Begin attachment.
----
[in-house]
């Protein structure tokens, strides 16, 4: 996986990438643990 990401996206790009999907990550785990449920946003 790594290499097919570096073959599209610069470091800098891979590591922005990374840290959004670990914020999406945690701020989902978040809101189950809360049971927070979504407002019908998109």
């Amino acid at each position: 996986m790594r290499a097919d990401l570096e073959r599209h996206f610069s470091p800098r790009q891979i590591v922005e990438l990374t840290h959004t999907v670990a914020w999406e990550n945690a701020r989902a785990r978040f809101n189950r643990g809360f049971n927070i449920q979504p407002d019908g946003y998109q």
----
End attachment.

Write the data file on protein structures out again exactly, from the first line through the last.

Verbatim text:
[in-house]
């Protein structure tokens, strides 16, 4: 996986990438643990 990401996206790009999907990550785990449920946003 790594290499097919570096073959599209610069470091800098891979590591922005990374840290959004670990914020999406945690701020989902978040809101189950809360049971927070979504407002019908998109």
């Amino acid at each position: 996986m790594r290499a097919d990401l570096e073959r599209h996206f610069s470091p800098r790009q891979i590591v922005e990438l990374t840290h959004t999907v670990a914020w999406e990550n945690a701020r989902a785990r978040f809101n189950r643990g809360f049971n927070i449920q979504p407002d019908g946003y998109q």